The Top 12 Energy Code Changes that will help you build better homes

This is a handy reference to how the 2012 IRC/IECC Residential Criteria may apply to typical construction practices, your results may vary. We have noted the specific code sections for your reference. We recommend that you buy a copy of the code from the International Code Council and check your local building codes for amendments.

  1. More Insulation: Higher R-value requirements in most climate zones for ceilings, walls, basements and crawl spaces (Table R402.1.1). In most climate zones, builders will add R-5 to R-10 exterior rigid foam sheathing to the walls, integrated with a water resistive barrier. Exterior rigid foam sheathing also impacts your vapor retarder strategy, refer to Table 702.7.1 for criteria.
  2. Better Windows: Lower U-factors and/or solar heat gain coefficients for windows in most climates (Table R402.1.1), this typically means, non-metal frames and Low E squared glass as a minimum.
  3. Tighter Homes: Comprehensive air barrier and insulation criteria will result in reduced air leakage, improved comfort and energy savings for homeowners (Table R402.4.1.1). Using the table and the Energy Star Thermal Enclosure System Checklist for reference, work with your framer, insulation contractor, other key subcontractors and a Home Energy Rater to develop strategies for addressing each criteria and closely monitor progress in the field.
  4. Air Leakage Testing: Blower door tests are used to measure home air leakage rates (R402.4.1.2). Air leakage criteria depend on which climate zone you build in. Find a well respected Home Energy Rater in your market and benchmark your current construction practices.  A quality Home Energy Rater will help you identify problem areas and save you the time and aggravation of future project delays to trouble shoot problems after the fact.
  5. Duct Sealing: Seal your ducts, air handlers, and filter box (R403.2.2). If your HVAC contractor also does commercial work this should be no problem for them.  Specify mastic to seal your ducts, contractors we have worked with say mastic saves them time and provides for better sealing.
  6. Duct Leakage Testing: Confirm duct tightness with performance testing (unless the ducts and air handlers are located entirely within the thermal enclosure) (R403.2.2). Test one of your current duct installations to benchmark your current leakage, you’ll be amazed at how much your ducts leak!  A Home Energy Rater can perform your benchmark testing.
  7. Framing is Not Duct Work: Building framing cavities are not to be used as supplies, returns or plenums (R403.2.3).  Take this opportunity to rethink your duct layouts, look to simplify and eliminate conflicts with structural elements. Many builders we work with have actually saved money by framing with the duct work in mind and simplified duct systems.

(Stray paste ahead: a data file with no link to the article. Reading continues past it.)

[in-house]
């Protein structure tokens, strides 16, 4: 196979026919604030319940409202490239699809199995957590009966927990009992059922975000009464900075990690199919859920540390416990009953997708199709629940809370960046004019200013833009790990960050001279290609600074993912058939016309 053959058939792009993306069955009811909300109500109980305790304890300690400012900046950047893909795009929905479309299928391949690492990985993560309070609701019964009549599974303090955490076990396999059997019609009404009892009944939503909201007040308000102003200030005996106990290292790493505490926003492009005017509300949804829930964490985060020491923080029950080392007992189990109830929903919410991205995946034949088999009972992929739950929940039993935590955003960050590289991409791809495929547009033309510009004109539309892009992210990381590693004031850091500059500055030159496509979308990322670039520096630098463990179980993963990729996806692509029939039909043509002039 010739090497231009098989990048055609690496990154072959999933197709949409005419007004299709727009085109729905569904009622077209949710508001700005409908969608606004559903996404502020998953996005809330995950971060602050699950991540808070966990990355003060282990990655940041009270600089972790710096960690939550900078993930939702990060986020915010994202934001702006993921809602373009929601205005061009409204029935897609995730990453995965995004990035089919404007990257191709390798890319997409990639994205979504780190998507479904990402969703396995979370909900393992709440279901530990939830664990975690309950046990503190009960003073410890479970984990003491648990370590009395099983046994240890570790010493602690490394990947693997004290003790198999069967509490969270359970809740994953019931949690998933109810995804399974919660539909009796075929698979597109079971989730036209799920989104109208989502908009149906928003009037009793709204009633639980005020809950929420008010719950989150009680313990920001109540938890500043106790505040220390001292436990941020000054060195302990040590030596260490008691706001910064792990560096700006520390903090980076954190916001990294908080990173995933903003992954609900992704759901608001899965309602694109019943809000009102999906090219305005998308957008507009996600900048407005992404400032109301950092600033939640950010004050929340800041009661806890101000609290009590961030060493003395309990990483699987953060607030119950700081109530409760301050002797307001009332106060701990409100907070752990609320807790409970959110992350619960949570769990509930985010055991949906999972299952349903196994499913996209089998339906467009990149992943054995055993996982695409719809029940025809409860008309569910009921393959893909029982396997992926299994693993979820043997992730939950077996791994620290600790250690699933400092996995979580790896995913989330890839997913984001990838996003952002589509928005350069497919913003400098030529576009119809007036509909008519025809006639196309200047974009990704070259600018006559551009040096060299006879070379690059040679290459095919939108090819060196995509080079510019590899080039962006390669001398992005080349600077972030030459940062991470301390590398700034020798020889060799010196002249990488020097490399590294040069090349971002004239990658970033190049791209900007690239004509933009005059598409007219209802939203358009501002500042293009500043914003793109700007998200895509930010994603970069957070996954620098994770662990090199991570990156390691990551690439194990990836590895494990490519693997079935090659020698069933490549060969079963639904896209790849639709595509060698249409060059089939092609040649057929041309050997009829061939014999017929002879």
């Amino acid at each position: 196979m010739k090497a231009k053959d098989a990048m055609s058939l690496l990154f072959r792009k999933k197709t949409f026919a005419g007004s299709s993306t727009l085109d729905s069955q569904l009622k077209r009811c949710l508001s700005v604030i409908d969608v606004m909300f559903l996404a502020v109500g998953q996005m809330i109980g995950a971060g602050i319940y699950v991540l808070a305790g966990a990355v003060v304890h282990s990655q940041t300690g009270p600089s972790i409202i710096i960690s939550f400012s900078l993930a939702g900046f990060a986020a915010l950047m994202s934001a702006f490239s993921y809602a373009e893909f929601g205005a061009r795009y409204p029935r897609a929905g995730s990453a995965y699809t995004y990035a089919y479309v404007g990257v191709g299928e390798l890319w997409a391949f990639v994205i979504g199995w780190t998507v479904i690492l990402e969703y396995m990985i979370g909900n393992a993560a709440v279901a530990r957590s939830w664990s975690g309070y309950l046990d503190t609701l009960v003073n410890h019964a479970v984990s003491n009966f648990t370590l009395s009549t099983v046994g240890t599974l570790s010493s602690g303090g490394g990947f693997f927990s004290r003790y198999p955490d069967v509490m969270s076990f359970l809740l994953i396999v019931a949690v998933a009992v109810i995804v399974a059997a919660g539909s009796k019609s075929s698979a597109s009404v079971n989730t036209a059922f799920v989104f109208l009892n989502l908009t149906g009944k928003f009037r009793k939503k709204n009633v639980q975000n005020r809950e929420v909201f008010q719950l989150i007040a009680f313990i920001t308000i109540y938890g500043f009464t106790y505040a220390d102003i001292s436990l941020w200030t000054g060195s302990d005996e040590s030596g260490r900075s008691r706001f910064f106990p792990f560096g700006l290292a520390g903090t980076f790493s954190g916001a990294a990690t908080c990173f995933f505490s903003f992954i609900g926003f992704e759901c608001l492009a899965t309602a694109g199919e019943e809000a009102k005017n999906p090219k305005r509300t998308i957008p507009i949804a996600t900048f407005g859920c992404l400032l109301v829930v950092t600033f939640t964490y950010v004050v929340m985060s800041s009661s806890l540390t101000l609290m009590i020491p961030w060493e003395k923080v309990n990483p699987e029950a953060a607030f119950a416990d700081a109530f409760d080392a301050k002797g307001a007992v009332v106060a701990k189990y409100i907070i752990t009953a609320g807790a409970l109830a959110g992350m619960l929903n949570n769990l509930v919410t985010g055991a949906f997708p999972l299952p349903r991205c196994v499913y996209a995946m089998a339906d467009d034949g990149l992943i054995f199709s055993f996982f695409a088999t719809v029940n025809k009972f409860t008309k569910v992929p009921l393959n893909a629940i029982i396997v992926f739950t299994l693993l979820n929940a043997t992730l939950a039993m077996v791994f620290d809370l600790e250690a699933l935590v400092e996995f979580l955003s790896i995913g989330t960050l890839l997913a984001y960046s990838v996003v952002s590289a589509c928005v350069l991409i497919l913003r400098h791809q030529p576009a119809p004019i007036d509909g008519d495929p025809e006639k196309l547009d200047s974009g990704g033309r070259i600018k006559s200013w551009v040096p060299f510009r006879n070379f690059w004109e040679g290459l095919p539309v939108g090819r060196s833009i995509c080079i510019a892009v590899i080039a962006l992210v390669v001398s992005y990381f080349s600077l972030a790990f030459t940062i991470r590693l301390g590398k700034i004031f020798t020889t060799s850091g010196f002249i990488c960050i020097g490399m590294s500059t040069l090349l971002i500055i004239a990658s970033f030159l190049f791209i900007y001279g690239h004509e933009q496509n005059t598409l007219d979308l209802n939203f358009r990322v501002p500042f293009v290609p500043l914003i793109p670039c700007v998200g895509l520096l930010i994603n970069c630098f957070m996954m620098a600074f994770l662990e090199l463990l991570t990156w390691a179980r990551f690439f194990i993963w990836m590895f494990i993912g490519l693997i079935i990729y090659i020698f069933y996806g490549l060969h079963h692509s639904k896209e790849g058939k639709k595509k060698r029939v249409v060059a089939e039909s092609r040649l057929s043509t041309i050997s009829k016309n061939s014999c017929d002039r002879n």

8. Mechanical Ventilation: A typical home will require about 15 cfm per person of fresh outdoor air to be distributed by continuous mechanical ventilation to meet the requirements of the International Residential Code or International Mechanical Code. (R403.5) (M1507.3) This can be accomplished with a centrally located quiet exhaust fan, an interconnected system to the air handler, HRV/ERV or a combination of devices.
  9. HVAC Sizing: A quality HVAC contractor should be able to provide the necessary documentation for proper heat loss and heat gain calculations and equipment sizing (R403.6), however make sure the HVAC contractor is provided with the correct information regarding the homes specifications for their inputs (insulation values, window specs, blower door results, etc.). The goal is an HVAC system that that is sized to maximize homeowner satisfaction, however bigger is not better. Have your contractor review the calculations and sizing with you and your Home Energy Rater.
  10. Hot Water Pipe Insulation: R-3 pipe insulation on most types of hot water piping (i.e. if the piping is under slabs, to the kitchen, runs over 20’, 3/4” in diameter or larger, etc) check the criteria for specifics. (R403.4.2)
  11. High Efficient Lighting:  75% percent of lighting must be energy efficient (R404.1). Learn more about LEDs.
  12. Performance alternative: Most items noted above are mandatory, however trade-offs for insulation values, windows, airtightness, ventilation and other enclosure components may be done under the Simulated Performance Alternative (R405.1). Mechanical system trade-offs (e.g. upgrading the furnace to higher efficiency) are not allowed. Developing your own strategies and modeling performance with a Home Energy Rater can result in cost effective solutions that meet code requirements.


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